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May 18, 2022
Founders of Violence in Boston Charged with Fraud

March 15, 2022 — The founders of Violence in Boston, a Boston-based nonprofit that works to reduce violence and related trauma to people living in underserved communities, have been indicted by a federal grand jury in connection with a series of alleged schemes designed to defraud the nonprofit, its donors, and others, the U.S. Attorney’s office in Boston announced today.

Monica Cannon-Grant, 41, and her husband Clark Grant, 38, both of Taunton, were charged in an 18-count indictment with two counts of wire fraud conspiracy; one count of conspiracy; 13 counts of wire fraud; and one count of making false statements to a mortgage lending business, according to the U.S. Attorney’s office. The indictment also reportedly charges Cannon-Grant with one count of mail fraud.

Cannon-Grant, who was arrested today, is due to make her initial appearance in U.S. District Court in Boston later today.

Cannon-Grant is the founder and CEO of Violence in Boston (VIB). Her husband is a founding director of VIB, and, according to the U.S. Attorney’s office, until recently was a full-time employee for a commuter services company since July 2018.

VIB was established in 2017, but has not electronically filed any Form 990 information with the Internal Revenue Service, as required by federal law. Two years ago, it opened a 4000-square-foot Social Impact Center in Hyde Park, which houses a food pantry and provides mental health services.

Grant was previously charged by criminal complaint in October 2021 with one count of wire fraud and one count of false statements on a loan and credit application, according to the U.S. Attorney’s office, noting that an arraignment date for Grant has not yet been scheduled.

The indictment alleges that the defendants conspired to use VIB, the U.S. Attorney’s office said, “as a vehicle to solicit and receive charitable contributions from institutional and individual donors that they then used for a wide range of personal expenses and to enrich themselves while concealing such expenditures from VIB directors, officers and others.”

Specifically, from 2017 through at least 2020, the U.S. Attorney’s office alleged, “Cannon-Grant and Grant exercised exclusive control over VIB financial accounts and diverted VIB money to themselves through cash withdrawals, cashed checks, debit purchases and transfers to their personal bank accounts.”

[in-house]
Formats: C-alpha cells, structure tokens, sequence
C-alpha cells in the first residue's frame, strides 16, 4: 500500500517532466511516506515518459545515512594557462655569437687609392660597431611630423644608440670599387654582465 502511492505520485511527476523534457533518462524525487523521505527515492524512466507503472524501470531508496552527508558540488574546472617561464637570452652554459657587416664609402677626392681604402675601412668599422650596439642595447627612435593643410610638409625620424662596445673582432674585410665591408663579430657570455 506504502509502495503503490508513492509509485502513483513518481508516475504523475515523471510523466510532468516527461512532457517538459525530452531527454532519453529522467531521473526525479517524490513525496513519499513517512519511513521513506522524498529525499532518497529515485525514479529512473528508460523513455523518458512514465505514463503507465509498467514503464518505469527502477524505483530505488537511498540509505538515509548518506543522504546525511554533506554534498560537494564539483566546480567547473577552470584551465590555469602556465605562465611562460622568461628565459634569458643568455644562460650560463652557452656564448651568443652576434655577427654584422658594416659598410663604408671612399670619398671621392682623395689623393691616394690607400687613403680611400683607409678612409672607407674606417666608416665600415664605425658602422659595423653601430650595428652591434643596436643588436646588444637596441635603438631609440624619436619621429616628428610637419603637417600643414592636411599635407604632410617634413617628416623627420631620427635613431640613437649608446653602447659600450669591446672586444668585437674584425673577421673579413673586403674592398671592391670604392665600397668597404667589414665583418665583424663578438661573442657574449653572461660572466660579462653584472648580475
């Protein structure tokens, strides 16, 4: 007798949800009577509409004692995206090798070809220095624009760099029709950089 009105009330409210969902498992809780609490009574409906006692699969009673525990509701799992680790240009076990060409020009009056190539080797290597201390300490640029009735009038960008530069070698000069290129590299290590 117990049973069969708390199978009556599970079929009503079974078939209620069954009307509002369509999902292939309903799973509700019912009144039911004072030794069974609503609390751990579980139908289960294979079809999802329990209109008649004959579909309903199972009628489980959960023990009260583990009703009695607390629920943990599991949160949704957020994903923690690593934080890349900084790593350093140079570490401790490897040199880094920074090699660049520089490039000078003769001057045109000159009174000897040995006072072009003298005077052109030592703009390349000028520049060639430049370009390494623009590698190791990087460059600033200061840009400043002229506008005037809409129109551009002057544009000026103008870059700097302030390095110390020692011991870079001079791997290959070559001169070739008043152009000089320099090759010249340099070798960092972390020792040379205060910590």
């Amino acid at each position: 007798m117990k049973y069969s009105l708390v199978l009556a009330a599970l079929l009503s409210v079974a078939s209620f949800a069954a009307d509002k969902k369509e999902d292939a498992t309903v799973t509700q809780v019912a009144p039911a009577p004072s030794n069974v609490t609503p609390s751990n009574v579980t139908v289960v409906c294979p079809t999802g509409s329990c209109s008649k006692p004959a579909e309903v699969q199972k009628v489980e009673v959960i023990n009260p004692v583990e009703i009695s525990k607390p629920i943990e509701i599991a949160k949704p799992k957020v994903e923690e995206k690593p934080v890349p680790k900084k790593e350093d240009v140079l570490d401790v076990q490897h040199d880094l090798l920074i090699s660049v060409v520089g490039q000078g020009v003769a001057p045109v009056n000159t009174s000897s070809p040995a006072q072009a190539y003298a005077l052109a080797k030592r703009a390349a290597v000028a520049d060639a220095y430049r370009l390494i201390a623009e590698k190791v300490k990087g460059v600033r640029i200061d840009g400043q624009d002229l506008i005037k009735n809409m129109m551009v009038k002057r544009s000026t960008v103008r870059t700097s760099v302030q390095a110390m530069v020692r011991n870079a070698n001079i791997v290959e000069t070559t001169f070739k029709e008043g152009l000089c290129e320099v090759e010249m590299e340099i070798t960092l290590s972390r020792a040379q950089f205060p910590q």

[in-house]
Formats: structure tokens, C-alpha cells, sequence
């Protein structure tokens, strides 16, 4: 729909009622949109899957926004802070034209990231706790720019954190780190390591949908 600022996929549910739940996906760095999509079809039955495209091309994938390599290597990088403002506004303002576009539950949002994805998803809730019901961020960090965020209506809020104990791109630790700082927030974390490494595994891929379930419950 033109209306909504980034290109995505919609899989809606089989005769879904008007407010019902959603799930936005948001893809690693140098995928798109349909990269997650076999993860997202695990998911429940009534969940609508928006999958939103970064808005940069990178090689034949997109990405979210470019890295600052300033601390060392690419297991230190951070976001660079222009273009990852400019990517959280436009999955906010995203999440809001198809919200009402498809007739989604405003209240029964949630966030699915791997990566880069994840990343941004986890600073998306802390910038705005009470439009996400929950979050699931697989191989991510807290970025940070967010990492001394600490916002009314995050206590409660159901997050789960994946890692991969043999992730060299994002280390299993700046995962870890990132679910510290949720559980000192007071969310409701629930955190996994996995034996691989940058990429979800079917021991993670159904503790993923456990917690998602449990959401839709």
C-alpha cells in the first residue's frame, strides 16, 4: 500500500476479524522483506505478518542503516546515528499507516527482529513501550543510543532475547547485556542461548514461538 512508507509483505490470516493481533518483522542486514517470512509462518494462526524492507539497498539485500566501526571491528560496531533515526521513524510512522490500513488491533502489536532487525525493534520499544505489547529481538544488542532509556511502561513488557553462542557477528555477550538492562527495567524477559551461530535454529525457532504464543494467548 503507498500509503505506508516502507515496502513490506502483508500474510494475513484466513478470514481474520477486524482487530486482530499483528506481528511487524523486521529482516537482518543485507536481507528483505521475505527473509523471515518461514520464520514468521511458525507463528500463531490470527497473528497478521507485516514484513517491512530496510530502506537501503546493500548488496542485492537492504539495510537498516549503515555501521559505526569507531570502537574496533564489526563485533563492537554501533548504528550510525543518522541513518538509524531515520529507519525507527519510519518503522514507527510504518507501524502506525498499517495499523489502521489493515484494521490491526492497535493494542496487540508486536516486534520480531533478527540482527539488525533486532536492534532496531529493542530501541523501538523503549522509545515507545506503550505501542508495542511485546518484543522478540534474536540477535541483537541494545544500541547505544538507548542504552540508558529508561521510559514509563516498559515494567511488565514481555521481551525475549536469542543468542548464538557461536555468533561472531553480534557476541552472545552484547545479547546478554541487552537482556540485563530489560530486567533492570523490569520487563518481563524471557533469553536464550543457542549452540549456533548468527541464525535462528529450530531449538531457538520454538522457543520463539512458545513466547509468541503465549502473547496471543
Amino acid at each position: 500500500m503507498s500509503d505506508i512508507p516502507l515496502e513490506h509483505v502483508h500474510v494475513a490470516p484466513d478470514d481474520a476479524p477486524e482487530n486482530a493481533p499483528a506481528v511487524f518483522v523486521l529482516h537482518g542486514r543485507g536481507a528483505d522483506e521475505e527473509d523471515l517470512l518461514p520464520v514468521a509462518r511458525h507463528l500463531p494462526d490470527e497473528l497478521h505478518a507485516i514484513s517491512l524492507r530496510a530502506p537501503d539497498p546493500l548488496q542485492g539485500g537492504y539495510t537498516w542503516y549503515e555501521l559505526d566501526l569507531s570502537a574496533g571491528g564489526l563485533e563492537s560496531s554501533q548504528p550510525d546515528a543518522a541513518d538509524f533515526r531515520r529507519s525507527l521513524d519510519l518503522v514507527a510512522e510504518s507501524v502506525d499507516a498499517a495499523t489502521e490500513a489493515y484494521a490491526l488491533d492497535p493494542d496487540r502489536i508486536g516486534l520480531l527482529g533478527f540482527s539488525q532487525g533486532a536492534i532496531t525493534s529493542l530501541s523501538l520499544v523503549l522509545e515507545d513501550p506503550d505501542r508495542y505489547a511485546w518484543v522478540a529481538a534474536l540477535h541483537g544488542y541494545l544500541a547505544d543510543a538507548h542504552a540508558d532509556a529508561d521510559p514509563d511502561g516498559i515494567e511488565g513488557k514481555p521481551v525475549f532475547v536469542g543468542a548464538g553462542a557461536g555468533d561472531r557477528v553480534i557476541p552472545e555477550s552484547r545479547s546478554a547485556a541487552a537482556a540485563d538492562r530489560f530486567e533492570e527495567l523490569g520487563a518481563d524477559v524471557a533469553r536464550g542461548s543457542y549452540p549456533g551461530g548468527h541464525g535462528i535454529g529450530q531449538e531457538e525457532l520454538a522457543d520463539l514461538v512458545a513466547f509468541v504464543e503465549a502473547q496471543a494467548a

It added, “On numerous occasions between 2017 through 2021, Cannon-Grant allegedly applied for public and private funded grants and donations in which she represented the funds were to be used for VIB charitable purposes.” Instead, Cannon-Grant and Grant allegedly used grant and donation money to pay for personal expenses, including hotel reservations, groceries, gas, car rentals, auto repairs, Uber rides, restaurants, food deliveries, nail salons, and personal travel.

The defendants also allegedly conspired to defraud the Massachusetts Department of Unemployment Assistance (DUA) by collecting Pandemic Unemployment Assistance (PUA) benefits, the U.S. Attorney’s office said.

“According to the indictment, beginning in or about May 2020 through 2021, Grant and Cannon-Grant fraudulently applied for PUA benefits, created by Congress in the wake of the COVID-19 pandemic, that they knew they were not eligible to receive,” the U.S. Attorney’s office said.

“The defendants allegedly coordinated the submission of false online applications and certifications for PUA funds, concealed their income, used the fraudulently obtained PUA funds to pay for their joint household expenses and other personal expenditures, and created and submitted phony documentation in order to continue receiving weekly PUA COVID-19 benefits.”

Additionally, the defendants allegedly conspired to defraud an Illinois-based mortgage lender when applying for a home mortgage loan last year by submitting to the mortgage lender “false information and fraudulent documentation that represented VIB assets as personal assets and concealed the fraudulent nature of Grant’s PUA income, as well as the fraudulent nature of gift funds Grant received in order to help pay for mortgage fees and closing costs.”

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